- 40 projects has resulted in a total of 15,000 units
- BTR market is worth more than $10 billion
- Melbourne counts for 50 per cent of Australian market
The achievement was a key highlight in CBRE’s Build-to-Rent (BTR) Development Pipeline report, a biannual profile of such projects across Australia.
Specifically, the pipeline has expanded by 68 per cent thanks to 40 projects which has seen the total number of units increase close to 15,000 units – a record high for this particular asset class.
It is estimated the size of this market exceeds $10 billion with $3-5 billion projects currently under consideration.
The second half of last year saw a 28 per cent rise in the number of new projects compared to the first six months of 2020.
10 projects have been announced in that past seven months – which amounts to more than 3,300 units. Sponsors who already have at least one build-to-rent investment in Australia secured six of these projects.
11 groups at the time of publication are developing at least one project.
CBRE’s Associate Director of Structured Transactions and Advisory Services, Puian Mollaian, remarked that 57 per cent of the total pipeline is facilitated by offshore institutional funding.
“Global investment in Australia’s BTR sector has been driven by the asset class’s stable cash flows in a low yield environment,” said Mr Mollaian, who also authored the report.
According to the report, Melbourne represents half of the national market with Sydney accounting for 25 per cent.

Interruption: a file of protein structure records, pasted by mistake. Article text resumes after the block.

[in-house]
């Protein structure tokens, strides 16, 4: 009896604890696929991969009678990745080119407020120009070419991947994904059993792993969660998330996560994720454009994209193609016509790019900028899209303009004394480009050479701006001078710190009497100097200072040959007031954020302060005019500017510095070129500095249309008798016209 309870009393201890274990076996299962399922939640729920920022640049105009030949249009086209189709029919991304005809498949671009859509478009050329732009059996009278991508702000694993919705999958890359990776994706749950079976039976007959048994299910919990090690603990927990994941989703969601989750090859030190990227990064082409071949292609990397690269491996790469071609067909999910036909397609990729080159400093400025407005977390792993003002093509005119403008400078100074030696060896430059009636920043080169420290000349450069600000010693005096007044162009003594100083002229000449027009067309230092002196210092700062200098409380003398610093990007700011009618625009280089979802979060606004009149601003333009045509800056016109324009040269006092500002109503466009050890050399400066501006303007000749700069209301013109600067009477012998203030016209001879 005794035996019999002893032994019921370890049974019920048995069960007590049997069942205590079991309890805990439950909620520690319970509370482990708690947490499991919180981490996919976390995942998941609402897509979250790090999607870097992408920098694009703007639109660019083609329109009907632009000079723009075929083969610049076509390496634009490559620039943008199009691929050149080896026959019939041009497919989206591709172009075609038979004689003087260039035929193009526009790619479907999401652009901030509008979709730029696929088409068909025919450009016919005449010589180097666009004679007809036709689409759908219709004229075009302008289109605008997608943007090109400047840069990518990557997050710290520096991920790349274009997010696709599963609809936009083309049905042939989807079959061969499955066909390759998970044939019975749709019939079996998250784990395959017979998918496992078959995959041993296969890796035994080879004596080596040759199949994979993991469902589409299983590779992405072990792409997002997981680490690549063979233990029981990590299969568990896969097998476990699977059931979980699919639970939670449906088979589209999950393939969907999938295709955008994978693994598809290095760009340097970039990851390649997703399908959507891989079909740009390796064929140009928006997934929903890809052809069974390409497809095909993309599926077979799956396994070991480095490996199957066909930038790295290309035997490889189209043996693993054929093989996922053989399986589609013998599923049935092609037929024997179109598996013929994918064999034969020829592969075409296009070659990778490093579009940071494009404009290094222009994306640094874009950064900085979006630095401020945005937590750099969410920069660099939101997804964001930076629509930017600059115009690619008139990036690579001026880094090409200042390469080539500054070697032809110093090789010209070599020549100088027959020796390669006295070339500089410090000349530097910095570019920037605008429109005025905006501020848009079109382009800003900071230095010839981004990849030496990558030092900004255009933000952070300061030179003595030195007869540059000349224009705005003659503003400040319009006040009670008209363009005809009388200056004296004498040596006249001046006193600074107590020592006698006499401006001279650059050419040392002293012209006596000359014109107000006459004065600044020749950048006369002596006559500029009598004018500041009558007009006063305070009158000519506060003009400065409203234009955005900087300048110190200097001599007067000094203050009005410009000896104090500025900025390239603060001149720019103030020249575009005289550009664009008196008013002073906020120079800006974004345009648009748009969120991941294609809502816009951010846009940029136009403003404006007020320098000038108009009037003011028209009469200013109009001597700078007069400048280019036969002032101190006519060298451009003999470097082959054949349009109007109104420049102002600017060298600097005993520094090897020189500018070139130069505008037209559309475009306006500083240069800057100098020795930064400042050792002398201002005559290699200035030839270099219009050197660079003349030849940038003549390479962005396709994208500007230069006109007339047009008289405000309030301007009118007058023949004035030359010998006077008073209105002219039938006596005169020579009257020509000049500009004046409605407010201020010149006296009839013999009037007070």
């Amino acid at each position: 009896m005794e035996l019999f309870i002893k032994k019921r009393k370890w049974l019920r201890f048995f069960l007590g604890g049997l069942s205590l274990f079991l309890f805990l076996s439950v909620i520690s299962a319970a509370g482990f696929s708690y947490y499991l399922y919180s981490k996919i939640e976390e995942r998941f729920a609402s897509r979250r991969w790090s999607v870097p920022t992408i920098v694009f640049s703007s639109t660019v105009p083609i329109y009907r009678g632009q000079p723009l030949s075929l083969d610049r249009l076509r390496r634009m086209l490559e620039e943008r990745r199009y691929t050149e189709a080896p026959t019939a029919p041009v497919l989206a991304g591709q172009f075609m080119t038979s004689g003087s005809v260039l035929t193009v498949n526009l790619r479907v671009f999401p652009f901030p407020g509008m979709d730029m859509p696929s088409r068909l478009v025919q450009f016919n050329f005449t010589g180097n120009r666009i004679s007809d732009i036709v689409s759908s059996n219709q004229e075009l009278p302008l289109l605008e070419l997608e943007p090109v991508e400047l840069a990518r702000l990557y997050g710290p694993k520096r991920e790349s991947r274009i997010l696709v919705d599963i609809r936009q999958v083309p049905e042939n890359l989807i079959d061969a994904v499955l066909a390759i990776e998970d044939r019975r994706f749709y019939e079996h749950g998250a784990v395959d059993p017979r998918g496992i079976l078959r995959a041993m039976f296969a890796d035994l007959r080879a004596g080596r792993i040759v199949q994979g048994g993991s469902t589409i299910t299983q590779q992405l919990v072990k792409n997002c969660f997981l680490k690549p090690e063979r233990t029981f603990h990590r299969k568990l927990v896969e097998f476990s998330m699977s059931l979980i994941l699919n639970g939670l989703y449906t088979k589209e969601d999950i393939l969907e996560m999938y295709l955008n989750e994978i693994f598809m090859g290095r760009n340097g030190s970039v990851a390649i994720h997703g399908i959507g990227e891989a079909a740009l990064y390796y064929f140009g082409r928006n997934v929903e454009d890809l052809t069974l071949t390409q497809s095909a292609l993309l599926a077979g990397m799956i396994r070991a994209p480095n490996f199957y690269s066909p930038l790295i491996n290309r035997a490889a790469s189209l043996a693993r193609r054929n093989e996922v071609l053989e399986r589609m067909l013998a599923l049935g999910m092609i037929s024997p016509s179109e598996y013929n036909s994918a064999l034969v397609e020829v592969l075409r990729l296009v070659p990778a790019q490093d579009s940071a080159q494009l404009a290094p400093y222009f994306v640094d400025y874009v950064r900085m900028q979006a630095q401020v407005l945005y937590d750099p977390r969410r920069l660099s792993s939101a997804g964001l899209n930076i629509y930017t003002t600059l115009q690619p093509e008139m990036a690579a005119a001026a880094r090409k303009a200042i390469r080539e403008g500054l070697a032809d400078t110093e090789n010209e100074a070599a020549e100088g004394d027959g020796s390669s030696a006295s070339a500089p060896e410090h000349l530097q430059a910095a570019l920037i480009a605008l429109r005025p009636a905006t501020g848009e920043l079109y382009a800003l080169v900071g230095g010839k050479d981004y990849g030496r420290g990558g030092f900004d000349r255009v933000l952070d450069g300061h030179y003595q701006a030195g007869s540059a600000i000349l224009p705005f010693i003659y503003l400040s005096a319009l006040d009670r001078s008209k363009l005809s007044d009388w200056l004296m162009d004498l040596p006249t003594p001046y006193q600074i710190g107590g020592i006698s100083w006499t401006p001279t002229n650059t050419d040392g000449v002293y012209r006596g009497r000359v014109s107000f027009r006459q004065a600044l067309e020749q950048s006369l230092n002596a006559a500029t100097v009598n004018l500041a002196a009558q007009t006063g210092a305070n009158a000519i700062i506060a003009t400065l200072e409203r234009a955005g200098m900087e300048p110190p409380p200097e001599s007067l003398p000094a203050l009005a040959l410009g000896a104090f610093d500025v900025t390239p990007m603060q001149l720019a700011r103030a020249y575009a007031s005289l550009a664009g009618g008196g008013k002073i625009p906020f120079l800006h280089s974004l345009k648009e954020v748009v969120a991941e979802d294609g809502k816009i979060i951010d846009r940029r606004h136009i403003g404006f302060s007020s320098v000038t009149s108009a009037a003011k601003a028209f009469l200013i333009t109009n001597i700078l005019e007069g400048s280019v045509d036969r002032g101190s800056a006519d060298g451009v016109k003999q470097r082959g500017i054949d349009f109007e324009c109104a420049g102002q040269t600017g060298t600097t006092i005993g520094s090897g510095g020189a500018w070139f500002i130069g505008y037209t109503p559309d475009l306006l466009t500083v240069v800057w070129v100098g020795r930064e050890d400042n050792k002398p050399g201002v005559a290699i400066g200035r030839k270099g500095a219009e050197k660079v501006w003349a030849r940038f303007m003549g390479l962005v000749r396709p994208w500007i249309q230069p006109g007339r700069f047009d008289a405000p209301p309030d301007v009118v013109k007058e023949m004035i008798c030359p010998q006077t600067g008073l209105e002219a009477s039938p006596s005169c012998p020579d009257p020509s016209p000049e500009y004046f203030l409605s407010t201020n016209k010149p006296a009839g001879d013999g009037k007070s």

Queensland is also recording strong activity thanks to both public and private investment.
“Victoria and Queensland are generally supported by a greater availability of suitable development sites and lower barriers to entry, in comparison to Sydney where site values remain comparatively elevated,” Mr Mollaian explained.
Andrew McCasker, Pacific Managing Director of CBRE’s Debt and Structured Finance business, added that securing favourable debt financing remained critical for BTR projects.
“In this regard, it is encouraging to see new dedicated products tailored to this market, with larger allocations of capital being made by both traditional lenders, the big four Australian banks, as well as non-bank lenders such as insurance groups, private equity and private credit funds,” Mr McCasker said.
“We expect funding appetite to increase as the asset class, and knowledge of the industry, evolves and matures in Australia.”